Taking down the Greek flag

On the way there we messaged our agent to let him know our ETA and received a message to say he would unable to be there at 2 pm (despite the fact that was the time he had suggested) and his brother would come instead.

And raising the Turkish flag and the yellow “quarantine” flag
Our first Turkish lighthouse

We were tied up by a couple of customs guys who were intrigued by our flag. They asked where we were from and we told them the boat was registered in New Zealand. “Aah” they said and then went back to other duties. After a couple of minutes they came back and asked again where the flag was from.

The Turkish Navy dressed their boat to welcome us!

“New Zealand – you know, in the same region as Australia “ we said. “Aah yes Australia” they said happy to have identified at least roughly where we hailed from.

At 2 pm a woman came up and handed us latex gloves and masks which we duly put on. She gave us some paperwork to fill in which we were a little puzzled about as our agent had already sent us paperwork which we had filled out and returned.

We were unsure who she was as her English was very minimal and our Turkish non- existent. Eventually we gathered she was there on behalf of her husband who was our agent’s brother.

Marmaris was absolutely stuffed full of yacht masts

She asked for our passports and ship’s papers as she would take them to Customs and Immigration for us. In the meantime Jonathan was inside battling with the health form as some of the questions were quite confusing to say the least (correct meaning lost in translation!)

The quarantine official took our temperatures (we had to lean over the side for this as our feet were not allowed to touch the ground until we had passed the temperature test.)

Soon after, our agent’s brother’s wife with very little English returned and said “All done but port police at the marina, I take your papers there”.

At this Jonathan told her very firmly that our papers were to be returned to us and that we wouldn’t be leaving the customs dock until we received them. There was no way that we were letting our passports and ship’s equivalent leave without us!

What if our agent’s brother’s wife with very little English wasn’t who we thought she was? What if she went missing with our passports and ship’s papers?

By this time the weather was blowing up and we didn’t really fancy trying to dock our new-to-us boat in high winds when we still felt such novices. Anyway, we didn’t really want to go into a marina when there were several really good anchorages close by.

Marmaris Harbour is massive and very dramatic

Also, as customs and immigration were done, there was no need for her to hang on to our passports so where were they? Oh, they were in her pocket.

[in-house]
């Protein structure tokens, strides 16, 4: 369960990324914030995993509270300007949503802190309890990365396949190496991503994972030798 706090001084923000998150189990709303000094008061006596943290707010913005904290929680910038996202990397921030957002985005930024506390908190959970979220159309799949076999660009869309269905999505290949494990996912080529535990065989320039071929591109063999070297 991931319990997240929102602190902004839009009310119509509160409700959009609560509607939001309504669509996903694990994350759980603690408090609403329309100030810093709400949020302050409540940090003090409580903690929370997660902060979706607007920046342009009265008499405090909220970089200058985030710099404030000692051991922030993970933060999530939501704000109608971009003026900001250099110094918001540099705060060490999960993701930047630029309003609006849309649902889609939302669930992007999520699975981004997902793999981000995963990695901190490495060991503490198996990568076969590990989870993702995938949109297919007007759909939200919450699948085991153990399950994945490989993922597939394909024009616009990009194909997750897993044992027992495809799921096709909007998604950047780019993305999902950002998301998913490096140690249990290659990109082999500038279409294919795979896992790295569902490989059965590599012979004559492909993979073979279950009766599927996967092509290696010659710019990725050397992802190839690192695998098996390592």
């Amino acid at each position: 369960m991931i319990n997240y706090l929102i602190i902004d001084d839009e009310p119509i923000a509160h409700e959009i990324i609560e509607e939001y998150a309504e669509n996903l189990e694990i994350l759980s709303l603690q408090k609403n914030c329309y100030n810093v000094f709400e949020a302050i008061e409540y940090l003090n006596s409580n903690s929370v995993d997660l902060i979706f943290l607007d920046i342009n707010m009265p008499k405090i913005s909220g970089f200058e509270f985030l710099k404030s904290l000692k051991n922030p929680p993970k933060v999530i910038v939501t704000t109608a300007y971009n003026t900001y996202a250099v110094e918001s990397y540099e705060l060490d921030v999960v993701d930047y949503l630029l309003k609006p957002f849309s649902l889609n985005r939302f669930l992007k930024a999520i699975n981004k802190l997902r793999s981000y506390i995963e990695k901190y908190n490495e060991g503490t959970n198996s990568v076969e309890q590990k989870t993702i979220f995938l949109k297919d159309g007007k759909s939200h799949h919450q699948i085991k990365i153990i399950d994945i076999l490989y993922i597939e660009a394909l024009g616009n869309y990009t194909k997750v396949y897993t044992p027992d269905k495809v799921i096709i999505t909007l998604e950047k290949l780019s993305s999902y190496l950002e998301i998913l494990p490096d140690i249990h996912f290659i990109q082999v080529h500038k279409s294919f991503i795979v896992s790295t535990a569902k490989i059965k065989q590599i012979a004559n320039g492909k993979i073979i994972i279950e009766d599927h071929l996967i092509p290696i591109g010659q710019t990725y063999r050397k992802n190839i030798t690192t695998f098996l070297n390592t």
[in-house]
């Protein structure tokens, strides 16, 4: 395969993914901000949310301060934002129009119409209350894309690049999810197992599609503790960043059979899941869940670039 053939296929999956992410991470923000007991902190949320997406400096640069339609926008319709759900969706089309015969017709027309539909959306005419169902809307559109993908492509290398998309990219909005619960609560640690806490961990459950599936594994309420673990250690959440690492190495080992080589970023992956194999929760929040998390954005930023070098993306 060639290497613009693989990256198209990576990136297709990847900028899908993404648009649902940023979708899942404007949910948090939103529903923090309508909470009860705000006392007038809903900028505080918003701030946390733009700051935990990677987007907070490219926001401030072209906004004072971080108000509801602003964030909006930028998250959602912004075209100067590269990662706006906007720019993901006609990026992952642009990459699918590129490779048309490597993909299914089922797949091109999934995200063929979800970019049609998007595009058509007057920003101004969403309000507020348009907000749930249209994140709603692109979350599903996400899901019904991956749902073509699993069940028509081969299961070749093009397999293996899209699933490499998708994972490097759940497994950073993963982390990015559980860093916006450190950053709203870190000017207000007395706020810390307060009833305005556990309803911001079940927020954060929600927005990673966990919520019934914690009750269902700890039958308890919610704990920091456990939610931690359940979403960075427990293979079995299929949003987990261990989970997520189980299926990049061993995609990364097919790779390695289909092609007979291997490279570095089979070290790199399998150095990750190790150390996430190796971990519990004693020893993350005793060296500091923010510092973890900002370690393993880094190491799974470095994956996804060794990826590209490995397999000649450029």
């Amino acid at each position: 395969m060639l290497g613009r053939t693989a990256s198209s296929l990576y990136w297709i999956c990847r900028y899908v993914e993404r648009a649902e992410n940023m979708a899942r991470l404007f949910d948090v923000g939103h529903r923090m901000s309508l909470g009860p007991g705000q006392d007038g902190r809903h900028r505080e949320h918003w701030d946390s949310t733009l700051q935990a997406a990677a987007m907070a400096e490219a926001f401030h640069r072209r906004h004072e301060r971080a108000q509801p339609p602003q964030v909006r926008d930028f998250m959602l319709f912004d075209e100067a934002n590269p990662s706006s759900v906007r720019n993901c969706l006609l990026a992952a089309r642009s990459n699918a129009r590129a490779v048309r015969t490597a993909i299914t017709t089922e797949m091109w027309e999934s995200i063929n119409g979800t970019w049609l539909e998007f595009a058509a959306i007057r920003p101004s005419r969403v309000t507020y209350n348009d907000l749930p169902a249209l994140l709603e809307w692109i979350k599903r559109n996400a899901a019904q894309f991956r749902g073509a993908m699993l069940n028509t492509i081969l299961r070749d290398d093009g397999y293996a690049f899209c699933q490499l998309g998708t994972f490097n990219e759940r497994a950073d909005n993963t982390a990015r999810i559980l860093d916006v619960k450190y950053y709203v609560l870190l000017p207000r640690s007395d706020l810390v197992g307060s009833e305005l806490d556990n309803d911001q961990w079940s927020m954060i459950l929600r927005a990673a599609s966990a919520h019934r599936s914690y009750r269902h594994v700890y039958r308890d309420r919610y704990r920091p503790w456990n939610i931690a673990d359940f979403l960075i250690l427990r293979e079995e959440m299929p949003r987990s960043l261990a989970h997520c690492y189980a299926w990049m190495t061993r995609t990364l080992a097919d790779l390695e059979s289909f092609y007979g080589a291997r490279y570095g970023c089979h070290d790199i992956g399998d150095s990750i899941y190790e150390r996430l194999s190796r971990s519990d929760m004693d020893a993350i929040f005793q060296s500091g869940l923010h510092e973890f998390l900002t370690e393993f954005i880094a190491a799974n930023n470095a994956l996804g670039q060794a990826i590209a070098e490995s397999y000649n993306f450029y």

So our agent’s brother’s wife handed them over and called someone – our agent? – and then she disappeared. Ten minutes afterwards she returned with our transit log and our ship’s papers and we were free to go – once we had paid our bill.

We did a quick search of the pilot and decided to make for a comfortable looking anchorage in the tourist resort of İçmeler across the other side of the vast Mamaris harbour.

On our way to İçmeler

It was about 5pm by the time we arrived and as we approached the anchorage we were amazed and very happy to see that there were three boats already anchored there – and they were all Aussi or Kiwi boats! The most incredible coincidence was that one of them was the OTHER Sunday – registered in Australia with video bloggers Ryan and Brittni and their dog Jackson and rescue cat Finn on board.

The beach resort of İçmeler

Ryan popped by to say hello and later came aboard for a drink that first night. We were amazed to meet him on our first night in Turkey!

Our Corona lockdown buddies in Athens – Silke and Tim from Polykandros – had mentioned the OTHER Sundays to us. They had watched some of the sailing videos Ryan and Brittni had produced and then had been chatting to each other on-line.

It was such a surprise to meet the other Sundays!!

It’s a small world but no more so than when it comes to the cruising community!

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Salty tales from Bali Hai

In 2015, after a break from cruising of almost 30 years, my husband and I sailed off into the sunset - this time to the wonderful Islands of Indonesia and beyond. Three years passed and we swapped sails for wheels driving through Scandinavia and Europe in a motor home. Now we are on the brink of another adventure - buying a Lagoon 420 Catamaran in Athens. This is our story.

3 thoughts on “Tainted (Greek) love and Turkish delight”

  1. Simi was my mums favourite Island She visited it countless times to paint! Sorry the horrors of Greek bureaucracy were so tedious. Love from Annie

    Sent from my iPhone

    >